Wednesday, June 20, 2012


A Question Worth Examining

Michael E. Brooks:
When it comes to finances the church has ample impetus to spend what it is given wisely. This means a steady diet of evangelistic and gospel specific spending is prime territory. Yet, when you look at most church budgets salaries for staff compose either a large minority or majority of financial resources. Now, the necessity of paying ministers a salary that provides for their needs and their families’ is a given. However, there are future pitfalls of this financial relationship, and new wrinkles that must be addressed.

The efficiency of allowing ministers to focus solely on ministry tasks is a valuable asset for churches. Yet, a minister’s sole reliance on the church’s financial resources creates issues. For instance, the minister lives under the reality of needing to retain and/or grow membership to retain and/or grow the amount of fiscal resources needed by the church. The majority in many situations goes toward salary and benefits. While numeric growth is desired, its necessity to meet salary obligations is a less than optimal motivation.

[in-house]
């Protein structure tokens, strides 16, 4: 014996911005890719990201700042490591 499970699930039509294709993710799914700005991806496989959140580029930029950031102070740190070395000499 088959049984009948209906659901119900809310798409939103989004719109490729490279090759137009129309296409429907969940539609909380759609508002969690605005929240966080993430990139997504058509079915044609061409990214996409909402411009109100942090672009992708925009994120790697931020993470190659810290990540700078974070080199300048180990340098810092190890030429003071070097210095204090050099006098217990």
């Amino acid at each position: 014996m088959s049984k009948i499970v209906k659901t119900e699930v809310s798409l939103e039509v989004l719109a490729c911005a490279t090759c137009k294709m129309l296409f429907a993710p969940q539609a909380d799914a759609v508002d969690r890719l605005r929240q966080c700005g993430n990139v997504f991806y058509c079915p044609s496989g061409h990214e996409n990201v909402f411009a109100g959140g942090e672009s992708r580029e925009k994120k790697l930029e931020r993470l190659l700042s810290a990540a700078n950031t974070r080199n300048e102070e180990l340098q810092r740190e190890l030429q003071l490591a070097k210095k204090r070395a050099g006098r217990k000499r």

I wish Mr. Brooks had explored this issue further - these are important questions. And yet, there have been "full time staff" as long as there has been a church, Why do we need to revisit this issue?

I think the answer lies in a lack of a gate-keeping function for who gets to be staff. The issues Brooks raises are not issues for people of good character, but in the modern American church there is little to assure that such is the case. So many churches are fully independent and have no developed standards whatsoever. Denominational churches are increasingly using parliamentary "tricks" to hire staff outside the ordinational cycles which is not working that well to begin with. Seminaries, making money for every student are making it easier and easier to get in and get through - particular when it comes to moral requirements. And in general, staffs are burgeoning.

To my way of thinking a church of 400 needing more than a Pastor, an associate, and a secretary is just too much. IF they need more it is becasue they are not doing a proper job of building disciples that will contribute voluntarily to the life of the church. Worse yet, staff heavy churches reduce those that would volunteer to day labor instead of creative contributors.

It really is time to rethink the whole thing.

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